There is something magical about making things with your hands – how an object sounds like hitting against another, how placing different materials together with different textures can make an inspiring pair, and how the end product is a visual manifestation of your creativity and individuality.
I would say that many of us have forgotten how that feels like, and have lost a sense of the power of play.
Many inspiring writers such as John Maeda (President of RISD), Bruce Nussbaum (author of Creative Intelligence), and even Seth Godin (no intro needed…) write about the importance of ‘thinking like an artist’ to become an effective leader. Along the same track, I think one of the best advice I have received so far, though so simple that one can easily brush aside, is ‘don’t forget to play’.
Using OK Go‘s Needing/Getting video as an example (watch it if you haven’t), the band speaks to the importance of playing to create innovative material. OK Go has always created extraordinary videos with amazing sets and ideas, and coupling their Needing/Getting video on youtube is a much-less viewed behind-the-scenes video titled “The Process of Play”:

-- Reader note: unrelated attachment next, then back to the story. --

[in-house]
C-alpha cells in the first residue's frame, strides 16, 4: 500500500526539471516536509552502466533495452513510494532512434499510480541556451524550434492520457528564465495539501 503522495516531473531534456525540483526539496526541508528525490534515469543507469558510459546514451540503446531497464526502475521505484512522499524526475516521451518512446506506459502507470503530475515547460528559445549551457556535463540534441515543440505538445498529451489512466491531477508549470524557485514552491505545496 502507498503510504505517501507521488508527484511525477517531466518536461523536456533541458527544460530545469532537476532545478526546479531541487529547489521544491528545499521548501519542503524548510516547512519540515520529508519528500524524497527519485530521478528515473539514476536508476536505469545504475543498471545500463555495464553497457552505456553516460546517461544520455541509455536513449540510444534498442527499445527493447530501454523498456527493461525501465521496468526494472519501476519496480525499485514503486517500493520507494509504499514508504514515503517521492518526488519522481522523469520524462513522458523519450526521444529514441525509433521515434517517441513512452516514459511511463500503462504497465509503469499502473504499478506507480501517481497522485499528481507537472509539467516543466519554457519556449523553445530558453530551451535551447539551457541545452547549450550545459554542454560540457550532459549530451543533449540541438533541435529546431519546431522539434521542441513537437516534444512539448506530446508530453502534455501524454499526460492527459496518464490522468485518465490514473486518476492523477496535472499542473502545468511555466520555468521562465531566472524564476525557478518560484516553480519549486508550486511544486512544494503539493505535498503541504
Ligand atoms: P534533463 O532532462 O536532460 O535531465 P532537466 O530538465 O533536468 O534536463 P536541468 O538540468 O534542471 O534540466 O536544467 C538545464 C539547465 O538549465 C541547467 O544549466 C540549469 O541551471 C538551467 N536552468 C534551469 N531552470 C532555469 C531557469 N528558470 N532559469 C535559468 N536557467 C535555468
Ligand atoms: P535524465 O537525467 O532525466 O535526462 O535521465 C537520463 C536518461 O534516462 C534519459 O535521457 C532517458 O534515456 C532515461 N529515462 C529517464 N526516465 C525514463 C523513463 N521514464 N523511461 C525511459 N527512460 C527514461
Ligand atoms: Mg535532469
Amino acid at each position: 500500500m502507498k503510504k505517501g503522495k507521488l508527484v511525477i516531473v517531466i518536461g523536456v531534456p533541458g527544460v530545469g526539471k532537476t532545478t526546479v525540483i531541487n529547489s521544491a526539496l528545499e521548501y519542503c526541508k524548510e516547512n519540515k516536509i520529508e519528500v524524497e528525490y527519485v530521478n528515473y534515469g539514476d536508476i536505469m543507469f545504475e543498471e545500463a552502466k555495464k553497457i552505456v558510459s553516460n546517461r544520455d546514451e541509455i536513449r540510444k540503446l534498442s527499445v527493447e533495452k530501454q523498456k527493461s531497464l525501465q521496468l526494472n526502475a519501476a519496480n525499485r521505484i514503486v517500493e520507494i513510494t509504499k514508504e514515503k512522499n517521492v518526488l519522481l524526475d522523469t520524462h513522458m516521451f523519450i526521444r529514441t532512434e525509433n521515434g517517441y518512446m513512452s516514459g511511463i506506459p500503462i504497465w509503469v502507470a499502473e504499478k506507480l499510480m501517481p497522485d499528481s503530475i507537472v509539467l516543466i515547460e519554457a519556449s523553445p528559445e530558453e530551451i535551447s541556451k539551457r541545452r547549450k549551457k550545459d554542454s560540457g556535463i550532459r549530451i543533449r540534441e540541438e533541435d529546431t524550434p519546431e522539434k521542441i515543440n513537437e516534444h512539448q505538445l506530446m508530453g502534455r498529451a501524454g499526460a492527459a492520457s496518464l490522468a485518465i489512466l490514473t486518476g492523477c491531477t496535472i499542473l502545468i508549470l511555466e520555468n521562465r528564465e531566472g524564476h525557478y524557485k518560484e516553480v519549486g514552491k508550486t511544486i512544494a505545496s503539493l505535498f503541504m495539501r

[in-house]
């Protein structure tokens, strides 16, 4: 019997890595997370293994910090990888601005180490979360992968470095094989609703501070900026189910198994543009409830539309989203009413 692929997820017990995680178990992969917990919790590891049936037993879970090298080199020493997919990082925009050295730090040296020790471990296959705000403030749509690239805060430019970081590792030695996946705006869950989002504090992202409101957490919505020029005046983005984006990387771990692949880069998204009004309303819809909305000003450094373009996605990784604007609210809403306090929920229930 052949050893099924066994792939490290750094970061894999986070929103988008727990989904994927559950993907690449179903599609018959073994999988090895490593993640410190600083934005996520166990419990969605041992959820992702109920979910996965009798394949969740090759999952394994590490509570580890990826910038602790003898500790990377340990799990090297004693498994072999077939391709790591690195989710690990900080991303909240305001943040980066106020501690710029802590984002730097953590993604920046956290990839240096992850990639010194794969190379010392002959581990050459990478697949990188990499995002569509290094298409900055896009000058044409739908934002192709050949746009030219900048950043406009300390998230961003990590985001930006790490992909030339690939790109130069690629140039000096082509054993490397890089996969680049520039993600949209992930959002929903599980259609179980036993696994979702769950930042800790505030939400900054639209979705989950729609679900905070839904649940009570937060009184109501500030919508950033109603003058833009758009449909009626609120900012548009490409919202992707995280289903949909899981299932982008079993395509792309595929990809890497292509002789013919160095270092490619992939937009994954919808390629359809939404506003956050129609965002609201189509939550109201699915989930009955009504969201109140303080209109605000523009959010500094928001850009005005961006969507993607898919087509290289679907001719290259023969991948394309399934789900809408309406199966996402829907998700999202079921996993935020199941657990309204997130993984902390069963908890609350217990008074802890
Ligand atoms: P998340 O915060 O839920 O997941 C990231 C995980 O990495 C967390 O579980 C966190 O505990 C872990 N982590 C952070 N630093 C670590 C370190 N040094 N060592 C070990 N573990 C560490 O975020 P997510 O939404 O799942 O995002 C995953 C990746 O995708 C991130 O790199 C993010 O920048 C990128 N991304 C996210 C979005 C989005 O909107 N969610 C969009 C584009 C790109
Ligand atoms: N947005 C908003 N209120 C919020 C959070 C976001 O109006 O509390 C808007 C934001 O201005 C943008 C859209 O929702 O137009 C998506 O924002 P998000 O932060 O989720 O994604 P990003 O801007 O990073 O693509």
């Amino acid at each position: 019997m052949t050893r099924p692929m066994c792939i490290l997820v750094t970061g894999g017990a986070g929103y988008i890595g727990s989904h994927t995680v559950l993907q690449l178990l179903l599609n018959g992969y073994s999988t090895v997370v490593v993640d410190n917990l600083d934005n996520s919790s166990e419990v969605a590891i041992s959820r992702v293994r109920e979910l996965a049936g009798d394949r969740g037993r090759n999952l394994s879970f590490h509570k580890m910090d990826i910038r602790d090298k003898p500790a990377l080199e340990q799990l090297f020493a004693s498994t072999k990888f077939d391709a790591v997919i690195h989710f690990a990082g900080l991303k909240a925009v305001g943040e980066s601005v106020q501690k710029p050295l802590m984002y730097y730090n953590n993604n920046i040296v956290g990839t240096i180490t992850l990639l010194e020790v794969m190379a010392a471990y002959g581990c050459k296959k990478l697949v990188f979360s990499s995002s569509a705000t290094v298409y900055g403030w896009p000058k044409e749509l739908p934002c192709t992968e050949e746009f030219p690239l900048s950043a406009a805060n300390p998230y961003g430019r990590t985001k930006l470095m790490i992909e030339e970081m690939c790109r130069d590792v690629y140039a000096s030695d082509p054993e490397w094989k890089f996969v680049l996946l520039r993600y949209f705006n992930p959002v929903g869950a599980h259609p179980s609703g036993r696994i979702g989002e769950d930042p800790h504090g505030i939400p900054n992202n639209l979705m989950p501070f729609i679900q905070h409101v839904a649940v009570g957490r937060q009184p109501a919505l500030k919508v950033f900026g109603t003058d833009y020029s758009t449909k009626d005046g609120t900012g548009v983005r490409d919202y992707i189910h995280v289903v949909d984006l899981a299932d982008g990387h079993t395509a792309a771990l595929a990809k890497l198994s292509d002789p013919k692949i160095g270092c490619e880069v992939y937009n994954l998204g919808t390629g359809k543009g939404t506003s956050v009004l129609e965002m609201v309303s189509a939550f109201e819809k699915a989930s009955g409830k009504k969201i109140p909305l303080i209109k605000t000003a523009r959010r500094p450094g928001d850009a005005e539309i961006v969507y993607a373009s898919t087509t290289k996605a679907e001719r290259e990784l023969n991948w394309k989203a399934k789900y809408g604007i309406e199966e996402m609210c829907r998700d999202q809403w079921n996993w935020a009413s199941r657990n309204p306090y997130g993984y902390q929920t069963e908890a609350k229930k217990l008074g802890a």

The idea of play can be brushed aside as wasting time because it has no clear objective, goal or deadline. Though it is necessary to set boundaries and an environment to allow the creative processes to flow (building what’s known as an ‘eco-system’ is more and more used), a stagnant and deeply-structured process kills creativity simply because it is ‘the box’ that boxes out your wonder and curiosity.
I understand the term play as allowing yourself to explore; exploring with your senses and allowing yourself to fully experience everything that may rise up during the process. This process grants us a different viewpoint to all that surrounds us: how meshing things and people together can create an enlightening conversation or idea and more importantly, how it feels deeply human.
x social innovation
If we are to dive into the conversation of how we can be more innovative, which is a very commonly-asked question, I suggest a little more ‘play-time’ and ‘play-dates’ would be beneficial. Just like when we were kids – how we were once wide-eyed, curious, completely open, and at a loss of the sense of fear. Ironically, those are the very components that build that eco-system for social innovation. We just need to figure out how to get back into that headspace.